5. Manage Stress
Studying for the bar exam is one of the most stressful periods of a person’s life. However, it is important to effectively manage stress during this period in your life. If you feel calm and relaxed, you are more likely to better reason and think more clearly. Additionally, you can focus and better handle the anxiety associated with taking an important test. Because this is so essential to your performance on the bar exam, it is important to eliminate all stress-causing factors in your life.
Every situation is different, so there may be a million ways to manage stress. Assess how you feel in different situations and your body’s reaction.
Identify when you feel tense, anxious or otherwise stressed. Then, take steps to make changes – even if they’re only temporary – to minimize your stress. It’s okay to be selfish during this time; make the changes that you need now.
Some ways to minimize stress may include:
- Reduce or eliminate work
- Limit your time around people who cause you stress
- Exercise on a regular basis
- Take mini-vacations to get away from stressful people or situations
- Do recreational reading
- Take up meditation or yoga
- Play with a pet
- Perform calming breathing techniques
- Make arrangements for childcare and pet-sitting
- Delegate less important tasks to others
- Set up a few sessions with a counselor or mental health professional to deal with stress, anxiety or depression
6. Identify Your Best Study Space
You know how you are best able to study. You might have found the perfect study space during law school, or you may have struggled with constant distractions. Regardless, it’s important that you create a space that is ideal for your study needs. You know yourself, so pick a space that will allow you to thrive.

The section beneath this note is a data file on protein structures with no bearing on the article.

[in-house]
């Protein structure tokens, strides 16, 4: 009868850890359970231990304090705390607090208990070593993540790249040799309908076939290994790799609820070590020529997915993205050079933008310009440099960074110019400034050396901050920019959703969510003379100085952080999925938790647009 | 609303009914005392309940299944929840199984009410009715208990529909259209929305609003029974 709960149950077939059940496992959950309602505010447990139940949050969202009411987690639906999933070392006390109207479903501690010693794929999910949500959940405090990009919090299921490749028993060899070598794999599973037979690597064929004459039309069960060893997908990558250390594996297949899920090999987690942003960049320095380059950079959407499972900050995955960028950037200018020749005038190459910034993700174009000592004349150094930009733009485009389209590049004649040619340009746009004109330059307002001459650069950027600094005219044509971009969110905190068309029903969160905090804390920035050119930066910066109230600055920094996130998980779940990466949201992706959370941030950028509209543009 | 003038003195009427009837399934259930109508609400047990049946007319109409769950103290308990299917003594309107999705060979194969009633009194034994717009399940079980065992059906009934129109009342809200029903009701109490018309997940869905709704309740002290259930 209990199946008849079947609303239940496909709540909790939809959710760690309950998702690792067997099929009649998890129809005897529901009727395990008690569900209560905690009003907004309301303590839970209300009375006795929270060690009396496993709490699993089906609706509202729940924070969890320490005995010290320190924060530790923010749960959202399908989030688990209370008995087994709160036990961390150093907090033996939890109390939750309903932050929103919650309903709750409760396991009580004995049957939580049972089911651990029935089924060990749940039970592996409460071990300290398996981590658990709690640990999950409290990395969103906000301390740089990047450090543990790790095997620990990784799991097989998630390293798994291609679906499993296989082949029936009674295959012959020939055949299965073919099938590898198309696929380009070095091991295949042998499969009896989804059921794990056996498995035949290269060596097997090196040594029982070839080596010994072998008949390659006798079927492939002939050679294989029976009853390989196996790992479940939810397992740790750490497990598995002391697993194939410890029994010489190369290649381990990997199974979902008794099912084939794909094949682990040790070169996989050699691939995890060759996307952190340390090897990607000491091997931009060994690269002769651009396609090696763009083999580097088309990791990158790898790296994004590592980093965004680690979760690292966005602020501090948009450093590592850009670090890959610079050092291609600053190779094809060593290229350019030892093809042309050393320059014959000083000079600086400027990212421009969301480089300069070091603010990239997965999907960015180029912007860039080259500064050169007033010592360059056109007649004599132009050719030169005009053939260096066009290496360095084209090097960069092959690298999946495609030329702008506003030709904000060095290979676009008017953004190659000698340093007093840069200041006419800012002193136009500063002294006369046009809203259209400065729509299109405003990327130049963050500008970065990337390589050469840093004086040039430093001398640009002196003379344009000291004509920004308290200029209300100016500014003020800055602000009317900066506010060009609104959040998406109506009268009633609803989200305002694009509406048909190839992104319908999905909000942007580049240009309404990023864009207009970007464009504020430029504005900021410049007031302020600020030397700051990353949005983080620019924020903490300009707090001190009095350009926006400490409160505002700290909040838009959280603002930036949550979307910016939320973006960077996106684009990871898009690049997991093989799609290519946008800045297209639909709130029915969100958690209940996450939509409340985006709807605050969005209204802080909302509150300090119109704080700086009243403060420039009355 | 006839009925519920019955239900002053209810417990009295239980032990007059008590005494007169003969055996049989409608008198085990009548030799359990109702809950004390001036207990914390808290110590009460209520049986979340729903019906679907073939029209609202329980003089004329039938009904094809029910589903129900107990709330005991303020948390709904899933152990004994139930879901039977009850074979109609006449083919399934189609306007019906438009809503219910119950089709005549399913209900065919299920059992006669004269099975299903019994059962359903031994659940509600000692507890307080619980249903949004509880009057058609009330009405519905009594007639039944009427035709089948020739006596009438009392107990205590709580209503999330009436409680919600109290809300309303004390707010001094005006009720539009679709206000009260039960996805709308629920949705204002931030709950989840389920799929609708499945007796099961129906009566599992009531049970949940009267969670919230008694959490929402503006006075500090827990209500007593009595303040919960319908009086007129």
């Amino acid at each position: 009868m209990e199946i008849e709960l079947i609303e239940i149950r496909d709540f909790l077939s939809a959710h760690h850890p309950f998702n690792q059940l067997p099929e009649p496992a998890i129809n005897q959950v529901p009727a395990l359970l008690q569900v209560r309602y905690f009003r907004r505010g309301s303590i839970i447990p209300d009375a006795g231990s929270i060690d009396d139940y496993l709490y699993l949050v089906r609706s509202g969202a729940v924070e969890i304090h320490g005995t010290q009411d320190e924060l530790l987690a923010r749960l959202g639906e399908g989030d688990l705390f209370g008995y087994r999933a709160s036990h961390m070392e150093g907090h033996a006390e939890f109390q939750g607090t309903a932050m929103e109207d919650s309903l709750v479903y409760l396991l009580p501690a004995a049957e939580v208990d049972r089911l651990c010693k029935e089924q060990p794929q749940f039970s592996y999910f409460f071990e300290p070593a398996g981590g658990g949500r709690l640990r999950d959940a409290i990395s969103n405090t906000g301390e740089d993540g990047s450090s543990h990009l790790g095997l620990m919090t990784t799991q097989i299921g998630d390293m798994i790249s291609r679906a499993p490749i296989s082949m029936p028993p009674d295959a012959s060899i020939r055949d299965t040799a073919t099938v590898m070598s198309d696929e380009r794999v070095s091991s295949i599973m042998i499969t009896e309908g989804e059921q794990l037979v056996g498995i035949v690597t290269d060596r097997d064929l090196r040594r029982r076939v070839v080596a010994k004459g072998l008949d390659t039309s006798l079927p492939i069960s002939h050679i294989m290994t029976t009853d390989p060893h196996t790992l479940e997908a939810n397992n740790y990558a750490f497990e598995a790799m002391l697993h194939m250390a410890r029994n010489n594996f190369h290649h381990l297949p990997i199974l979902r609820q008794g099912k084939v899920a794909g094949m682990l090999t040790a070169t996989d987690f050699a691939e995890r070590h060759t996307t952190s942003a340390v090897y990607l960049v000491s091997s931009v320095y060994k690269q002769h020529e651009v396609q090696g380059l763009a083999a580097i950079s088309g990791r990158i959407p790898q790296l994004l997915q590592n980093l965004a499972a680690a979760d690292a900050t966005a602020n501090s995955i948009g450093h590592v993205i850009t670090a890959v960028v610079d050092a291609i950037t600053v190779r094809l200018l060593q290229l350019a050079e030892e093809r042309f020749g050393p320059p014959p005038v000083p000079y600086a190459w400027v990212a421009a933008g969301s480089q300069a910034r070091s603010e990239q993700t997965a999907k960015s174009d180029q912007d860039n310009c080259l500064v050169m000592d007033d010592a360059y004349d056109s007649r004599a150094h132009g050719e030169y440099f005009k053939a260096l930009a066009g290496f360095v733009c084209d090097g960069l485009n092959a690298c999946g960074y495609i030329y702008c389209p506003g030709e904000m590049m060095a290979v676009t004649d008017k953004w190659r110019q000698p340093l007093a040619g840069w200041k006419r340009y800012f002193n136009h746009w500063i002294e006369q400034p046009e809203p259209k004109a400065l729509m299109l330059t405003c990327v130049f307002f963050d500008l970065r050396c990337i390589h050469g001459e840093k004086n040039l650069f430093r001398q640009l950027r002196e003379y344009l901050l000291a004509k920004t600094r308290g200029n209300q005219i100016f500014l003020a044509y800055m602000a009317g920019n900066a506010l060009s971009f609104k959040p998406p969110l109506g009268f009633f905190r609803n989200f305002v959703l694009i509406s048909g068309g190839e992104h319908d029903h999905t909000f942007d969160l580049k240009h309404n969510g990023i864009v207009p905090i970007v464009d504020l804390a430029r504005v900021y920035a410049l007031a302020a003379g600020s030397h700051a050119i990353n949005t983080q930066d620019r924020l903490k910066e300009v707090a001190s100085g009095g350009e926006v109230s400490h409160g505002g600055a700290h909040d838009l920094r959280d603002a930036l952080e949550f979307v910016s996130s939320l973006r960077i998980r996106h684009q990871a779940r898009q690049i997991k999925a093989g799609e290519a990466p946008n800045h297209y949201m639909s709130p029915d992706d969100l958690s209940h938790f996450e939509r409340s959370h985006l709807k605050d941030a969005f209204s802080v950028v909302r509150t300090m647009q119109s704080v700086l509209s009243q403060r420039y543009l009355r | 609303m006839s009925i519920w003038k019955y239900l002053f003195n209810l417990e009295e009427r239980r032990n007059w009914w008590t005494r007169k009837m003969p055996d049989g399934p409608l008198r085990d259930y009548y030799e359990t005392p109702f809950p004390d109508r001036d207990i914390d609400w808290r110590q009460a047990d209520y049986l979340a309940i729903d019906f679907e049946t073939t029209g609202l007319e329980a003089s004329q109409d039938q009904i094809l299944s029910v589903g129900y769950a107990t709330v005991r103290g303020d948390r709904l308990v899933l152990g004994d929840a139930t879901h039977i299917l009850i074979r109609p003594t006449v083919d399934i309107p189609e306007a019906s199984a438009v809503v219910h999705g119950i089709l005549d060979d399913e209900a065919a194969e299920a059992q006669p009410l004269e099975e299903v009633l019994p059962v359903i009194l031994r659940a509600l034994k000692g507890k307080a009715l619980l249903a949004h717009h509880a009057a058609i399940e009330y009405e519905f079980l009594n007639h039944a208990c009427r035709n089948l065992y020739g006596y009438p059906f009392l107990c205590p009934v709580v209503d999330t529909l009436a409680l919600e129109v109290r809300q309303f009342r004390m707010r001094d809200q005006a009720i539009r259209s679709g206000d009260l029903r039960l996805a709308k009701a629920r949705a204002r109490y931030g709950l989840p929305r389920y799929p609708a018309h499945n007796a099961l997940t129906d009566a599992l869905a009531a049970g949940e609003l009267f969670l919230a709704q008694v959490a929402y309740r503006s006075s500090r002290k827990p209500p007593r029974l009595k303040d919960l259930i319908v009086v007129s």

This may be different for different people. For some, a law library or public library may be the most ideal. After all, these locations can provide a quiet space with free WiFi access and a room in which you can close yourself off from others. Other bar candidates may be fine studying at home, especially if they live alone or don’t have children, a spouse, or roommates. For some, the home environment may be too distracting or tempting with distractions that would allow them to sidestep studying responsibilities.
For still other people, a stationary environment makes studying too boring and ineffective. They may need a mobile study environment, such as walking around a lake or a neighborhood while listening to bar subject lectures or watching videos. Others might prefer somewhere more lively, like a comfy table in a café or other business environment.
Ultimately, you know yourself, your limitations and your motivations. Identify the best study space for your needs; that will place you in the best frame of mind. Then, be in that environment as often as possible while you study!
7. Delete Distractions
In today’s connected world, there’s no shortage of distractions. Your cell phone is likely the biggest culprit: constant notifications via apps, emails, texts, and other forms of communication. Consequently, you may have to take a drastic stand to eliminate as many distractions as possible, but it’s well worth it.
Delete all social media apps on your phone. Eliminate other distracting apps, too. Turn off notifications on your cell phones. Avoid wearing a smartwatch.
Eliminate other distractions from your life, too. Create a solid plan that answers the following questions:
- When will you wake up and go to sleep?
- Where and when will you study?
- How will you study?
These are the only questions you should be focusing on during this time.
8. Talk to Family and Friends
Talk to your family and friends before your studying season begins. Let them know how many hours you’ll be putting into studying and when you won’t be available. Let them know about other changes in your life too, such as avoiding alcohol intake or deleting social media. That way, this won’t come as a surprise or you won’t be tempted if put in a bad position.
Ask for help in the areas that you need help in. Delegate tasks to others when possible so that you can focus on your studying. Again, this is an acceptable time to be selfish! Talking to your family and friends ahead of time can help increase awareness and minimize stress.